Ukraine Situation Report | 22 April 2022
This week’s situational report for Ukraine will mostly focus on the recent developments in the eastern regions of Donetsk and Luhansk, following the launch of Russia’s new large-scale military offensive in the Donbas region – an area in eastern Ukraine which has been at the heart of war between Ukraine and Russia for almost a decade. Moscow’s strategised move to concentrate efforts on progressing the eastern frontline in Donbas has come alongside calculated military manoeuvres and withdrawals in the south and north of the country, which have largely served the purpose of enabling the Russian forces to reinforce and double-down in Donbas whilst holding captured territory in the southern Kherson region and maintaining pressure on the south-eastern port city of Mariupol.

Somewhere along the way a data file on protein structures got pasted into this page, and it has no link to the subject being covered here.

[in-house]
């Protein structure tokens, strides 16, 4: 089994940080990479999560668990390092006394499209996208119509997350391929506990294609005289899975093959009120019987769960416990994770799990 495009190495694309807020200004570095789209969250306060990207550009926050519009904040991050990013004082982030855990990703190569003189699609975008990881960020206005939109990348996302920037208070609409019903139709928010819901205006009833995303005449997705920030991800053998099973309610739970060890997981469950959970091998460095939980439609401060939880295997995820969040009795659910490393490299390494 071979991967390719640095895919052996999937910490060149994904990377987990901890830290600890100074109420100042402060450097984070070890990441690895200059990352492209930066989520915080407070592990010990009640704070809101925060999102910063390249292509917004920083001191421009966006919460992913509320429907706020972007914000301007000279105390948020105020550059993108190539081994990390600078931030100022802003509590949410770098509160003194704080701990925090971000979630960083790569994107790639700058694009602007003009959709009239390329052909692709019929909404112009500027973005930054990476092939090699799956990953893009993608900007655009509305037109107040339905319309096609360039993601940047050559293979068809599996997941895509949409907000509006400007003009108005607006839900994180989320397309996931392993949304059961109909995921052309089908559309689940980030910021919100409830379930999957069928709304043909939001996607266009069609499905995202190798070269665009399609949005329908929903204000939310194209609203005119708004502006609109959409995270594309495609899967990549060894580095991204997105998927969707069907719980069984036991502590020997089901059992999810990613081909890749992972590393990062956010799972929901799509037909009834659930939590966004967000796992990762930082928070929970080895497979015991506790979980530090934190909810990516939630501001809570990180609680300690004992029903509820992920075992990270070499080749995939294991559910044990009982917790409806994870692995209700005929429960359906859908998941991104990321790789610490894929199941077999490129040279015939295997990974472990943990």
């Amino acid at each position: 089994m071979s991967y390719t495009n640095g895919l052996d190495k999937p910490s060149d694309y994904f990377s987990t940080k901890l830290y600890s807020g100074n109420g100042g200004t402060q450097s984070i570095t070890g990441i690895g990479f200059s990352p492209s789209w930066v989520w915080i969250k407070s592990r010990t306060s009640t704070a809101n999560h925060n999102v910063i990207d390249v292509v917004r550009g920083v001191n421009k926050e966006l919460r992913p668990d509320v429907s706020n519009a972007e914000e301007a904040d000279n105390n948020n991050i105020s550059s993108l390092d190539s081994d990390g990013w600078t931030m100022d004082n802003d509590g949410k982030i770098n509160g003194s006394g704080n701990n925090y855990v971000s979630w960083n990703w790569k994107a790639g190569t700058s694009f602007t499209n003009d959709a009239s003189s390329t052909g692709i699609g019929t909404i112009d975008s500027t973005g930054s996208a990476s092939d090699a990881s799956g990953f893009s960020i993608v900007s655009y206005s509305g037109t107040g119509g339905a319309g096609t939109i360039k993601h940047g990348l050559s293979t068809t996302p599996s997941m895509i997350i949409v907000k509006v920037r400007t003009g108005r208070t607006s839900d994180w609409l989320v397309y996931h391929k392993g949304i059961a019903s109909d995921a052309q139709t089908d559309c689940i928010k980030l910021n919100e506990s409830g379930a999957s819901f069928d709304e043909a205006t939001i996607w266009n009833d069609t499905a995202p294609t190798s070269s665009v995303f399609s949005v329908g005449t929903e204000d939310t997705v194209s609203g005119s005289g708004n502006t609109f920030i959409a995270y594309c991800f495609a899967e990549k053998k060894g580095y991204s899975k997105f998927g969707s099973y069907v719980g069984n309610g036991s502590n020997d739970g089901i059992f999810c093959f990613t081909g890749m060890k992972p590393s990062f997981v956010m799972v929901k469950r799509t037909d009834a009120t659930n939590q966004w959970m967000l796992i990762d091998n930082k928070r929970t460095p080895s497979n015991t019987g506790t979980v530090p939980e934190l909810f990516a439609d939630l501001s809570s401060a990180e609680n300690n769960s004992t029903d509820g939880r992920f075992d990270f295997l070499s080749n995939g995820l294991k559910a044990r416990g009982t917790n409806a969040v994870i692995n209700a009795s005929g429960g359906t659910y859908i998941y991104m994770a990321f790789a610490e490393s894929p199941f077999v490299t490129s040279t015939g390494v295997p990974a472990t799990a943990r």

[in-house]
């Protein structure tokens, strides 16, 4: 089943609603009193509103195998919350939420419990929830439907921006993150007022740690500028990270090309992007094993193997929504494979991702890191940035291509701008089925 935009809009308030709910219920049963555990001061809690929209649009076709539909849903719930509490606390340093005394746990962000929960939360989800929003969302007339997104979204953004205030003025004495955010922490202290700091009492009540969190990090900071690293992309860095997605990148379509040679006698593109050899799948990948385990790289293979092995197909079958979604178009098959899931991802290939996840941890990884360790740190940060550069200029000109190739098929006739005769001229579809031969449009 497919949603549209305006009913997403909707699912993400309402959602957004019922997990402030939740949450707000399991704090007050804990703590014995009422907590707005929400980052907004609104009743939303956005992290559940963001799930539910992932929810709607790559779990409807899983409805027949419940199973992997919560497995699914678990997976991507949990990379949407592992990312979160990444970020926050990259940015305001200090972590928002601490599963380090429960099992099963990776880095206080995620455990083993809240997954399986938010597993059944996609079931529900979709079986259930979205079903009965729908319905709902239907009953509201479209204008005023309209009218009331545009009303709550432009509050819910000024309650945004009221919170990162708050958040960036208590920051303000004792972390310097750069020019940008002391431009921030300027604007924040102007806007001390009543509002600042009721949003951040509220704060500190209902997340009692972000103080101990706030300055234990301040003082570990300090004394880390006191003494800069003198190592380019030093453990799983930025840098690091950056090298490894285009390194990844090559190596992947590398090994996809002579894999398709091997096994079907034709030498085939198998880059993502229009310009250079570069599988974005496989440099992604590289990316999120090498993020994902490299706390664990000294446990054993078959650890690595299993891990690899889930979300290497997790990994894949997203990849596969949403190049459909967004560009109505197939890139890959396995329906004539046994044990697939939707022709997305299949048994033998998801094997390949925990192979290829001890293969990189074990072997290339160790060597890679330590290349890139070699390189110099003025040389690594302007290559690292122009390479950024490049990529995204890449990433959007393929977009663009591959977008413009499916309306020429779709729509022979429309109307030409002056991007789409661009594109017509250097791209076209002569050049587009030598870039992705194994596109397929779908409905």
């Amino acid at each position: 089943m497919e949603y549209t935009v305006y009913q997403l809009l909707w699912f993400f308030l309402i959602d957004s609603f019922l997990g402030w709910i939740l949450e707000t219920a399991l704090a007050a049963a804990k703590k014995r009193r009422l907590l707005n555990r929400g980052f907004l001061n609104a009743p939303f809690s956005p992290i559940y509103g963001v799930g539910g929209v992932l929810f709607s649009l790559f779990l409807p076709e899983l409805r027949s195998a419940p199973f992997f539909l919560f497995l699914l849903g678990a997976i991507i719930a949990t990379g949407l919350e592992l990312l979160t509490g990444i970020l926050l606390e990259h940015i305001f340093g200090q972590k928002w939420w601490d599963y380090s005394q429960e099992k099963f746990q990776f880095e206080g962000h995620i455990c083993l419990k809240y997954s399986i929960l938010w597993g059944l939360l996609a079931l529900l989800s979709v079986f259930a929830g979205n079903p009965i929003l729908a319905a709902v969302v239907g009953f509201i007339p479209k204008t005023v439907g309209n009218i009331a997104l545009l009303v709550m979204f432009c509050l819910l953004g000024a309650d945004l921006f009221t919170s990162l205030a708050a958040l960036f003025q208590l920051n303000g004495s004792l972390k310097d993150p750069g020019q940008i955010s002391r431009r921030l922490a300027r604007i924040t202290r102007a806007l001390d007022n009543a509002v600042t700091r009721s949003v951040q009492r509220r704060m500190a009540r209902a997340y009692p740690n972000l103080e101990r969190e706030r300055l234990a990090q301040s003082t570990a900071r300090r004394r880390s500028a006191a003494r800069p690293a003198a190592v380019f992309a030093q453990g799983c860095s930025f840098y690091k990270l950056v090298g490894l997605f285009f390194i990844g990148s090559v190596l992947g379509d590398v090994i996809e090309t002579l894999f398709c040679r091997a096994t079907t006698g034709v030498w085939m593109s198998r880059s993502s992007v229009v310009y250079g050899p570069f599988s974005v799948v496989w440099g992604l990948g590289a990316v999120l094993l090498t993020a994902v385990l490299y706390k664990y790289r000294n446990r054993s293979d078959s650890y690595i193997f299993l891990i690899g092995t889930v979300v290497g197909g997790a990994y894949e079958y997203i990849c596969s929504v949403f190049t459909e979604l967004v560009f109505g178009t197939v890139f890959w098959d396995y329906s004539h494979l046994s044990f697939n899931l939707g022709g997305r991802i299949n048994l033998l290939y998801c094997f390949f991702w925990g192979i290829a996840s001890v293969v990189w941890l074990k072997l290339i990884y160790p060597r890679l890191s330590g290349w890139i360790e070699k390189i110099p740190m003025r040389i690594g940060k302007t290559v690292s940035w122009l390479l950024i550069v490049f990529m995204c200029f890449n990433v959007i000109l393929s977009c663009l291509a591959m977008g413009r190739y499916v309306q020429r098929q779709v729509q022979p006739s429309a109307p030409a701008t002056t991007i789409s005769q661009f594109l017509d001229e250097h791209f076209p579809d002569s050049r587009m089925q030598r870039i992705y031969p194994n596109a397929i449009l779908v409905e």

While fighting has significantly decreased in recent weeks in the north of Ukraine, shelling continues to target key cities, including Kharkiv, which sits near the eastern reaches of the northern region. It’s suspected the Russian forces hope to launch a new offensive towards the Kharkiv region from parts of northern Luhansk. Ukrainian military intelligence officials have indicated Moscow is expected to push troops in the direction of Zavody – taking first Rubizhne in the east, before connecting up with troops in Izyum. The Russian military is understood to have concentrated 25 battalion tactical groups and several airborne units in the strategic area of Izyum, which links Donbas to the northern region.